Coax entry point is about 100' from house ground - Options? - AVS Forum
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post #1 of 6 Old 07-14-2014, 08:54 AM - Thread Starter
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Coax entry point is about 100' from house ground - Options?

My gf's Coax entry point (leftover from CATV days) is about 100' from her electrical meter and grounding point. The OTA Antenna feed runs from the gable at the corner down to just before the siding, and then along there until it gets to the MPOE (40'). The ground is about 60' in the other direction.

Should I mount any grounding/arrestor equipment near the MPOE and run an 8ga solid the 100' back the the ground point, or could I mount them directly below the antenna where the cable changes from vertical to horizontal?
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post #2 of 6 Old 07-14-2014, 12:47 PM
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Originally Posted by dervari View Post
My gf's Coax entry point (leftover from CATV days) is about 100' from her electrical meter and grounding point. The OTA Antenna feed runs from the gable at the corner down to just before the siding, and then along there until it gets to the MPOE (40'). The ground is about 60' in the other direction.

Should I mount any grounding/arrestor equipment near the MPOE and run an 8ga solid the 100' back the the ground point, or could I mount them directly below the antenna where the cable changes from vertical to horizontal?
There aren't any ground police out there. They all quit to check for mattress tags. It pays better. You can ground any way you want to.

Basically, the greater the distance from the point at which the coax enters the house to the coax outer shield ground connection, the greater the chance that during a tornado, something cuts the cable between the ground connection and the entry point AND a loose high voltage wire makes contact with your broken entrance wire AND you are watching TV from the bathtub. Basically, it changes the odds of you getting electrocuted from Powerball odds to Megamillions odds. Or is it vice versa?
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post #3 of 6 Old 07-14-2014, 06:35 PM - Thread Starter
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Thanks. I didn't know if there was some technical reason to put the grounding block near the MPOE. Think I'll go the easy route and put everything below the antenna.
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post #4 of 6 Old 07-14-2014, 08:27 PM
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Originally Posted by dervari View Post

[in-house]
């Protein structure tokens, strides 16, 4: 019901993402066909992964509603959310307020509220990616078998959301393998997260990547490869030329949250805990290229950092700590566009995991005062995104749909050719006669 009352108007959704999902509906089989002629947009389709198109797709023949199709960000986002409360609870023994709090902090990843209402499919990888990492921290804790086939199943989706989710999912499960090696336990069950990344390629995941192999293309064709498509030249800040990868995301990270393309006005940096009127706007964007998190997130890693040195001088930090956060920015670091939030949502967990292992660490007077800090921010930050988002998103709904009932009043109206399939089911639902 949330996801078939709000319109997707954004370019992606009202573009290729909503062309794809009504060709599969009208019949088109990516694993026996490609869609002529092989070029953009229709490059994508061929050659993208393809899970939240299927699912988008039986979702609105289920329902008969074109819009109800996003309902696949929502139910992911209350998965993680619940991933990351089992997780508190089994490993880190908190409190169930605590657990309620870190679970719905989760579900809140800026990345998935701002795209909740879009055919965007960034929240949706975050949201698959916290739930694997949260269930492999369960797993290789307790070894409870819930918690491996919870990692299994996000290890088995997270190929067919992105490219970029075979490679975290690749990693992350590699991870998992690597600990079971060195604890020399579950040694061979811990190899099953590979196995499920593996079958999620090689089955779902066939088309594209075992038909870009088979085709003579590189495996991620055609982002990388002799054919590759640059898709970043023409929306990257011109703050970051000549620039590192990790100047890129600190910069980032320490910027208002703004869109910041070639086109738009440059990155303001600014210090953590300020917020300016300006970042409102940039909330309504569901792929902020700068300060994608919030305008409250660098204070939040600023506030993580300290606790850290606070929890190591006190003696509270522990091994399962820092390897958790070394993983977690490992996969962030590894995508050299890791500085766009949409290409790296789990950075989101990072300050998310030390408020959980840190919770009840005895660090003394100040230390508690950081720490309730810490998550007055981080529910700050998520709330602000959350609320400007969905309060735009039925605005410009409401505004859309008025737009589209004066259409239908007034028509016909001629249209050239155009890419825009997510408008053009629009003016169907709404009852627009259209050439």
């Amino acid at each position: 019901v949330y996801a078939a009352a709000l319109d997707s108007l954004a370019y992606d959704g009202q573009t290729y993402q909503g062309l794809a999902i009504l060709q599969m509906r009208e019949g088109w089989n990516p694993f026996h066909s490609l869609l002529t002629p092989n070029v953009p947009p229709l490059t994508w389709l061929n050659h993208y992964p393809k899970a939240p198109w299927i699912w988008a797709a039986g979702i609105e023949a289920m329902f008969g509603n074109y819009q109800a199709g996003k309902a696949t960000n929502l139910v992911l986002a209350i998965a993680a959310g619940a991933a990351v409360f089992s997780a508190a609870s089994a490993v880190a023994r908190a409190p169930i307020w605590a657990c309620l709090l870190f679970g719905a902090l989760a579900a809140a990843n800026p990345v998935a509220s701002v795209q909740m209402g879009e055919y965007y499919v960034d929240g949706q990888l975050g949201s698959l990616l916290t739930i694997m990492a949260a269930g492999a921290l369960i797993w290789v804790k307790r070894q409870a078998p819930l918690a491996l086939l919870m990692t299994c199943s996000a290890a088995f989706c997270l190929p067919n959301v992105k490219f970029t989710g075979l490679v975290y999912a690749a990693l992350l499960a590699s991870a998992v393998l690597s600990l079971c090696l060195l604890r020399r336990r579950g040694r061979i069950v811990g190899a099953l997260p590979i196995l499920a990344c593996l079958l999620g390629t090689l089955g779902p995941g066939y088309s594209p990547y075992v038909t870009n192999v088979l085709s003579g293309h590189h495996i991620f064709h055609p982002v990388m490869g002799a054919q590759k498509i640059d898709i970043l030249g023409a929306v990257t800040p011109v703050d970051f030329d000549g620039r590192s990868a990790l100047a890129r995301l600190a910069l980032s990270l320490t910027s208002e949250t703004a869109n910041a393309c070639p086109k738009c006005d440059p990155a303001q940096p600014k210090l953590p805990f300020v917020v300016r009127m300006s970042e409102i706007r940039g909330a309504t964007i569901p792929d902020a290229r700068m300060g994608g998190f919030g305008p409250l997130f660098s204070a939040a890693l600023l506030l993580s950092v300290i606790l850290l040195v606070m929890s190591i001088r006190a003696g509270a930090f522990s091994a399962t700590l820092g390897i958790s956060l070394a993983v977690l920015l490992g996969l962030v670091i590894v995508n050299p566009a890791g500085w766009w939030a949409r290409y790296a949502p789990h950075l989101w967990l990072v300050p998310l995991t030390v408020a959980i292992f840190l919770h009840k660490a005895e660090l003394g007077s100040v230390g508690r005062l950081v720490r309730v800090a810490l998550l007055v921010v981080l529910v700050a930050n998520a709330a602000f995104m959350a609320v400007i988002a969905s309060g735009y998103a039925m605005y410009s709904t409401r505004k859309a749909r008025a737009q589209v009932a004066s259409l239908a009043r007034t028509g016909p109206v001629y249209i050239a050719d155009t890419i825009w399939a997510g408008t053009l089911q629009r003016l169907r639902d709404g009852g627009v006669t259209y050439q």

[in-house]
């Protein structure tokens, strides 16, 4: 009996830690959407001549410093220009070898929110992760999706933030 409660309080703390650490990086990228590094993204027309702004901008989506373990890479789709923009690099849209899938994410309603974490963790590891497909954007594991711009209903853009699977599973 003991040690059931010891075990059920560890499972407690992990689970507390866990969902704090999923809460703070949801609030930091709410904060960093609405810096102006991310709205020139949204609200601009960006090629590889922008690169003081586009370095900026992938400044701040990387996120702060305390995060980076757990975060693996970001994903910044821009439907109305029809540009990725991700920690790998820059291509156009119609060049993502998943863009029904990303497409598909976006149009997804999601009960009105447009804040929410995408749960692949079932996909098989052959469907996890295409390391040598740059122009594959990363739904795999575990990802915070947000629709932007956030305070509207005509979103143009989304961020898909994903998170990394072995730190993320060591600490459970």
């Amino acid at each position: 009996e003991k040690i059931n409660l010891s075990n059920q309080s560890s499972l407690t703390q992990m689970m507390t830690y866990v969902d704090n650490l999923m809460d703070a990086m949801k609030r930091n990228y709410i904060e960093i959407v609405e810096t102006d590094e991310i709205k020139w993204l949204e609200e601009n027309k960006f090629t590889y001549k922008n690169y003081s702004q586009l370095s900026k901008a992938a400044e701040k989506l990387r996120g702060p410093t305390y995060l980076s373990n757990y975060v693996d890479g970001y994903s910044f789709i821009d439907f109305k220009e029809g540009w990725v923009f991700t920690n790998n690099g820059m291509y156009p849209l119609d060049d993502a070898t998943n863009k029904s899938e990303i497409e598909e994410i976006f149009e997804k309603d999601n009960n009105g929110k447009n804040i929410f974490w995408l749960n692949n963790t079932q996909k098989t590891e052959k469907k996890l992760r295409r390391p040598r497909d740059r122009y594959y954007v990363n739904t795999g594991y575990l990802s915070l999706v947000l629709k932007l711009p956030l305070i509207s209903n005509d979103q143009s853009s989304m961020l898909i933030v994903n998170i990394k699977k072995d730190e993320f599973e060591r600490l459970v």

Thanks. I didn't know if there was some technical reason to put the grounding block near the MPOE. Think I'll go the easy route and put everything below the antenna.
FWIW, my antenna coax comes into the garage to an amplifier. Right next to where the cable tv line comes in (which is disconnected to the house). I used the ground wire from the cable tv to ground the antenna connection at the amplifier. We don't live in an area with a lot lightening strikes but something is better than nothing. The ground wire goes underground so I don't know what or how the cable company grounded it when the house was built.
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post #5 of 6 Old 07-15-2014, 05:53 AM
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it's possible that there is a ground source nearer than the electrical service. snap some pictures of the area where the cable runs
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post #6 of 6 Old 07-15-2014, 07:57 AM
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Quote:
Originally Posted by dervari View Post
My gf's Coax entry point (leftover from CATV days) is about 100' from her electrical meter and grounding point. The OTA Antenna feed runs from the gable at the corner down to just before the siding, and then along there until it gets to the MPOE (40'). The ground is about 60' in the other direction.

Should I mount any grounding/arrestor equipment near the MPOE and run an 8ga solid the 100' back the the ground point, or could I mount them directly below the antenna where the cable changes from vertical to horizontal?
The coax run from your new grounding equipment needs to be longer than the 100' of 8ga solid otherwise it won't ground properly. Lightning will take the shortest path which is why you will always see telecom grounding equipment inches away from a ground. As a former field tech, I've never run more than 6 inches of ground wire at a time. My advice is if it's feasible, run the antenna lead directly to where the CATV wire was, disconnect the CATV from the ground block and replace it with the antenna lead. I know it may not be easy or feasible especially if your CATV is fed from front/street side of the house and if antenna is in the back of the house.
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